Regards Croisés: Perspectives on Digital Literature

Regards Croisés

Edited by
Philippe Bootz and Sandy Baldwin

Computing Literature: Volume 1

December 2010
160pp
PB  978-1-933202-47-1
$19.95
PDF 978-1-933202-48-8
$18.99
PDF (120 days)
$10.00

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Summary

What happens to literature in an age of digital technology? Regards Croisés: Perspectives on Digital Literature provides an answer, with a collection of  cutting-edge critical essays on literature gone digital. Regards Croisés is an important addition to existing research on digital literature, and will appeal to scholars of electronic writing, digital art, humanities computing, media and communication, and others interested in the field. It offers a significant advance in the field through its wide-angle perspective that globalizes digital literature and diversifies the current critical paradigms. Regards Croisés shows how digital literature connects with traditions and future directions of reading and writing communities all over the world. With contributions by authors from eight countries and three continents, the collection presents points of view on a transcontinental practice of digital literature. Regards Croisés also opens dialogues with expanded critical paradigms of digital literature, beyond earlier critical concern with the aesthetics of the screen as a space of hypertext links. Many of the essays recognize a rich history and ongoing literary practice engaged with the basic fact of the computer as a programmable device. Other essays explore the latest developments in social media and Web 2.0 as venues for digital literature. Regards Croisés shows the vibrant engagement of writers and readers with literary practice in a digital world.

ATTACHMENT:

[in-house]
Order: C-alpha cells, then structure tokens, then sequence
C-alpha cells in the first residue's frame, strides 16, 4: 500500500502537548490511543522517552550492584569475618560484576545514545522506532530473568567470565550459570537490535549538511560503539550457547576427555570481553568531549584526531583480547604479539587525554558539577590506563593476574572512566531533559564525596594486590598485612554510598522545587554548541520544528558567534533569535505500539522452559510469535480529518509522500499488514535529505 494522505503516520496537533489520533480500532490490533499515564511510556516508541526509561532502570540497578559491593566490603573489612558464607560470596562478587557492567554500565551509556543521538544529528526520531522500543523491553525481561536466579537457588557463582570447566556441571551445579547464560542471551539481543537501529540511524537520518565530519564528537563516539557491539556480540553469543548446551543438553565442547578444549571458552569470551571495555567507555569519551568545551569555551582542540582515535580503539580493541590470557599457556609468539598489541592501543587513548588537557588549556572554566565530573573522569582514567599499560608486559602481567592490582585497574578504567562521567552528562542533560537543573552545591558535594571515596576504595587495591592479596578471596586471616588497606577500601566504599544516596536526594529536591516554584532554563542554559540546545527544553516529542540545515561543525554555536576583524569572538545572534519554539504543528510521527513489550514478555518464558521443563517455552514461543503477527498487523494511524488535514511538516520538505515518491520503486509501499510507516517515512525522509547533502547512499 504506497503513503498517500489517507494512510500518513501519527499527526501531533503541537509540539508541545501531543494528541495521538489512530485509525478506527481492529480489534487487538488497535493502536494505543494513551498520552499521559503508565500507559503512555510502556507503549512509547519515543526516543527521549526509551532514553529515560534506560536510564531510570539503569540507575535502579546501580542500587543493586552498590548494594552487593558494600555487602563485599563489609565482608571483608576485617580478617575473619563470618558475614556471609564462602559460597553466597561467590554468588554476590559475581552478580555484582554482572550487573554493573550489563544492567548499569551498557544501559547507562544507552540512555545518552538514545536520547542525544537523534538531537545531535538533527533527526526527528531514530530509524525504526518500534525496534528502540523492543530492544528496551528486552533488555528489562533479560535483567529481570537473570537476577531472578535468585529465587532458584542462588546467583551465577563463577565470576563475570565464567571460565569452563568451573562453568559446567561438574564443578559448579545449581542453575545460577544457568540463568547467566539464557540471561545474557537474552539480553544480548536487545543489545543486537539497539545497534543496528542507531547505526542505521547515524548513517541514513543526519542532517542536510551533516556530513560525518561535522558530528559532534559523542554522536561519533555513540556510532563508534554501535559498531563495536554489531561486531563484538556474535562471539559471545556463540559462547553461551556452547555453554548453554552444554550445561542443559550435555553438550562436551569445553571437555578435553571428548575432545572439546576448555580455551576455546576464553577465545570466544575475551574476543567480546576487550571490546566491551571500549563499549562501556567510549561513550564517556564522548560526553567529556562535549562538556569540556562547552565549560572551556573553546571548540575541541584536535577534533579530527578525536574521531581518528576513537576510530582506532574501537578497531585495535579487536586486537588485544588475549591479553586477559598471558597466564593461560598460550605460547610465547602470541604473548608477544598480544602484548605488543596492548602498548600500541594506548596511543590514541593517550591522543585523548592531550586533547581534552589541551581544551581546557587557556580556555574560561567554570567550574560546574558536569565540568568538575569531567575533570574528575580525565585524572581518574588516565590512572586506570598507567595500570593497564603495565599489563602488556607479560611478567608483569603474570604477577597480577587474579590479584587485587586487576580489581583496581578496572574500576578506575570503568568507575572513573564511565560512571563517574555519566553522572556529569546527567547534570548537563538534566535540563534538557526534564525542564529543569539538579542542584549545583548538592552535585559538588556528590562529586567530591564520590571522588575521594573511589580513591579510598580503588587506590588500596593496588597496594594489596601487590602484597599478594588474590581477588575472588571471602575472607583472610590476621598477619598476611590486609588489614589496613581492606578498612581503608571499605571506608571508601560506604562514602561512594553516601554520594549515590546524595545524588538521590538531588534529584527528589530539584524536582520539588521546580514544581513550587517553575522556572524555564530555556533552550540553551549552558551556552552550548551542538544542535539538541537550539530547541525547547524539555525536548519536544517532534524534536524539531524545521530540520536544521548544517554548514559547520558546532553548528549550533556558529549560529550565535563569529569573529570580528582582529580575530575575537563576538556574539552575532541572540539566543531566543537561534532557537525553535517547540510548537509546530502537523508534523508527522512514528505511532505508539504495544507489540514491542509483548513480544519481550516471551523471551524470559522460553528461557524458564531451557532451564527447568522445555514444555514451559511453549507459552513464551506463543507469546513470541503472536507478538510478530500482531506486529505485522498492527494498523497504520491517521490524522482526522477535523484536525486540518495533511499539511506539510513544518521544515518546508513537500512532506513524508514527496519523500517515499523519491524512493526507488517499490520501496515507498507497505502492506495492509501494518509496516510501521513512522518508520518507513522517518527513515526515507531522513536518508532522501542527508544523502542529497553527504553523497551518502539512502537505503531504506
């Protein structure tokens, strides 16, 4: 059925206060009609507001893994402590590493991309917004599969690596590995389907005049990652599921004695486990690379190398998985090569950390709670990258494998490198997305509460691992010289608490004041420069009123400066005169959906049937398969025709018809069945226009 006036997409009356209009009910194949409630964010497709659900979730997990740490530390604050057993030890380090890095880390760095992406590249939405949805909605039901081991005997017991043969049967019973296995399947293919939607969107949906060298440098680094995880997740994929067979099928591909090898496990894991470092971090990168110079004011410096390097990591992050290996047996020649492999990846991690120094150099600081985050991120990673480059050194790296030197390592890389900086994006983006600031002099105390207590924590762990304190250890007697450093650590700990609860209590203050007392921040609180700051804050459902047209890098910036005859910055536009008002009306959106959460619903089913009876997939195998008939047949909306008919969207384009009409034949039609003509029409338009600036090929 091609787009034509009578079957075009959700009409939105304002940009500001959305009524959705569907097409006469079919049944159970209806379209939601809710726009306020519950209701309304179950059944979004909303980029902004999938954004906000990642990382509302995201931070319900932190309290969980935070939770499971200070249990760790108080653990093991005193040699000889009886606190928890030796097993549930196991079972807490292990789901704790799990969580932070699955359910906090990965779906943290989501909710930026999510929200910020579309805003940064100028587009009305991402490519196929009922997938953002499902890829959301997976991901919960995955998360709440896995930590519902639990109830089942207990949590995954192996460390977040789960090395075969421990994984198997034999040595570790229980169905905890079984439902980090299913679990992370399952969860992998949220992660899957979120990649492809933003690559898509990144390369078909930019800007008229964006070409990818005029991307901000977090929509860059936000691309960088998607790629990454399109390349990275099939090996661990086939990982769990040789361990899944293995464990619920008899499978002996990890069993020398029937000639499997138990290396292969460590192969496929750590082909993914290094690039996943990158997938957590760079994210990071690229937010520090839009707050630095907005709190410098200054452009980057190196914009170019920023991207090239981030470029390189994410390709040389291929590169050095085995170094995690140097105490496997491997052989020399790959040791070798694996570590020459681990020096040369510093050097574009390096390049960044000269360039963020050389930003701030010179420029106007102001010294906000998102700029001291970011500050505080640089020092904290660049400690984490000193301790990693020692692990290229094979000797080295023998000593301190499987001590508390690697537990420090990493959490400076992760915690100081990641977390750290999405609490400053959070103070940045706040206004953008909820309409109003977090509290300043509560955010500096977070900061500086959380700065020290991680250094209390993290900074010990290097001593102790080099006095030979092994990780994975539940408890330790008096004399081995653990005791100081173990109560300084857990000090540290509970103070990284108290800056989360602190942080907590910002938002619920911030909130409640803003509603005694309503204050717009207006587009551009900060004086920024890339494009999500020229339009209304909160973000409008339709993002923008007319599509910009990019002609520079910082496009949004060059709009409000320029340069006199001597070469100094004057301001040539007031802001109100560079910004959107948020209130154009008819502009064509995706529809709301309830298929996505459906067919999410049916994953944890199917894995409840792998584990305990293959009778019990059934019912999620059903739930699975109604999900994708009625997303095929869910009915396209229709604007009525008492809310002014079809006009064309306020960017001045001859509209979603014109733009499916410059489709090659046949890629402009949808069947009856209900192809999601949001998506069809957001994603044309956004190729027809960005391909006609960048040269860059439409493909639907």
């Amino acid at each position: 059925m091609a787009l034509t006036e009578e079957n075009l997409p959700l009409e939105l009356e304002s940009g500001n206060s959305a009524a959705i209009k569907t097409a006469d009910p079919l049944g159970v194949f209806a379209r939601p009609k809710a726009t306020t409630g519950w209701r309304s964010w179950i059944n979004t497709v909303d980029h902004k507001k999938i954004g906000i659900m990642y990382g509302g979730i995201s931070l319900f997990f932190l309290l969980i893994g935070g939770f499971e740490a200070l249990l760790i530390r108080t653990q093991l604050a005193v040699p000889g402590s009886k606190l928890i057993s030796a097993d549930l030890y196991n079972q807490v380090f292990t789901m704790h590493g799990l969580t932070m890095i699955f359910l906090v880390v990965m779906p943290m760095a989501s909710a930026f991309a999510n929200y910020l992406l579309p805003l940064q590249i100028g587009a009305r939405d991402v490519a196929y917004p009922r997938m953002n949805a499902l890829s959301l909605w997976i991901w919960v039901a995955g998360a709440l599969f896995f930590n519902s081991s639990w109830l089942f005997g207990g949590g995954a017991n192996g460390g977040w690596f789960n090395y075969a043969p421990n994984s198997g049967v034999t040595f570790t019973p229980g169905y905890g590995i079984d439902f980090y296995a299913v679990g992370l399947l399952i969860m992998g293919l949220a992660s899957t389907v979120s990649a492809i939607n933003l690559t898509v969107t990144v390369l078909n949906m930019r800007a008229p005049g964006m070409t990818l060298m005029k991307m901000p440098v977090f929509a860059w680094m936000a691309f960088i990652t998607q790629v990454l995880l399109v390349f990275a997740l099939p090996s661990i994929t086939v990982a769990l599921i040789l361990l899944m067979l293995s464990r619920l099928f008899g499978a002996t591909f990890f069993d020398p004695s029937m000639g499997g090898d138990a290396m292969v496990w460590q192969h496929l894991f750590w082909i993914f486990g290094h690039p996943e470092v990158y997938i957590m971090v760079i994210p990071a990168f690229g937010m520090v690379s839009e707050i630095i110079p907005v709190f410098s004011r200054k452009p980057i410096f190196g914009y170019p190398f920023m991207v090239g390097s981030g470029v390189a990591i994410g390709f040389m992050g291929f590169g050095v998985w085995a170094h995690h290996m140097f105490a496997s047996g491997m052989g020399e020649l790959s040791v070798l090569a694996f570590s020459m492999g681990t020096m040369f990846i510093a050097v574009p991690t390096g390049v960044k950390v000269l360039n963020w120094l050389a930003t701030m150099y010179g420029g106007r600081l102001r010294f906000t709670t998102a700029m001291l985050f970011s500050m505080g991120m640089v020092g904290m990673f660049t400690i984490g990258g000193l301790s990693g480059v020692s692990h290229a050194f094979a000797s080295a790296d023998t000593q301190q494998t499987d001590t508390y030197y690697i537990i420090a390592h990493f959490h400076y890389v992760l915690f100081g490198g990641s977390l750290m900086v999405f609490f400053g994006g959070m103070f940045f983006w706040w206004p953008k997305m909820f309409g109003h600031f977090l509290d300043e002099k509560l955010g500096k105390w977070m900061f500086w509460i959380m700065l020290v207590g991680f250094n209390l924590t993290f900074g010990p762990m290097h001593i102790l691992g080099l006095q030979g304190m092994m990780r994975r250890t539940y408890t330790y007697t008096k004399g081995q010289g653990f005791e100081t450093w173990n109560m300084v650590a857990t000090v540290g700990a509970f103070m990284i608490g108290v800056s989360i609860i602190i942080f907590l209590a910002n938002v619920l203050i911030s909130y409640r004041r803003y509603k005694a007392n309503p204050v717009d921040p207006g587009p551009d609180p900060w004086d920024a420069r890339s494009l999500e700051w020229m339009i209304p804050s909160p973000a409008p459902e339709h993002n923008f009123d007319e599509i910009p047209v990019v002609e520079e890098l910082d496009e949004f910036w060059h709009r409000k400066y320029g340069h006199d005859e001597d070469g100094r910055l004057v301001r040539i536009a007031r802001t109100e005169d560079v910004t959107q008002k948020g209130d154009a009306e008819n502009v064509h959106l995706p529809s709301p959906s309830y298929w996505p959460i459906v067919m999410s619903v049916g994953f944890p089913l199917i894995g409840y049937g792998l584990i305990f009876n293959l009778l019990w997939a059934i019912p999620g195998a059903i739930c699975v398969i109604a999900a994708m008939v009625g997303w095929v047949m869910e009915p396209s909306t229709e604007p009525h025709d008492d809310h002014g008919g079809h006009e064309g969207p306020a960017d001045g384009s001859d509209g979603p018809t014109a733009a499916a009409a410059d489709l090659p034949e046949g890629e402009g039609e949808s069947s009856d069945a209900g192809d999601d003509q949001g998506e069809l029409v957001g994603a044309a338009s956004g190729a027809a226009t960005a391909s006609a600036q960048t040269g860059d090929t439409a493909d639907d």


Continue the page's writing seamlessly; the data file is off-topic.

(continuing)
Computing Literature: Volume 1
Computing Literature is a book series edited by Sandy Baldwin (WVU) and Philippe Bootz (University of Paris 8).

Contents

  • Preface, Sandy Baldwin
  • Editorial, Phillippe Bootz
  • Narrative Motors, Eugenio Tisselli
    • 1 The metaphor of narrative motors
    • 2 Exercises in style with executable languages
    • 3 Combinatory Language Practices
    • 4 Process-driven narrations
    • 5 Metadata in motion
  • The Unsatisfied Reading, Philippe Bootz
    • 1 Introduction
    • 2 The theses of Walter Benjamin and Mario Costa
      • 2.1 Shared concepts of “distant, however close it may be”
    • 3 Presentation as a modality of representation
      • 3.1 The private-reading procedural system operates through displacement
      • 3.2 A seismic event of magnitude 3 on Costa scale
      • 3.3 The procedural work: a “being in itself” deprived of aseity
    • 4 The artist’s condition
      • 4.1 “I demonstrate concepts”
      • 4.2 The displaced work and the ritual work
    • 5 The recursive loop between presentation and representation
      • 5.1 Presentation differs from representation
      • 5.2 The dialectics of presentation and representation
      • 5.3 The splitting of reading
    • 6 Conclusion: the reader as “en-jeu”
  • “Agents provocateurs”: Codework Interventions on the Listservs, Camille Paloque-Berges
    • 1 Introduction: a poetics of information?
    • 2 Agonistic noise experimentation with listserv protocols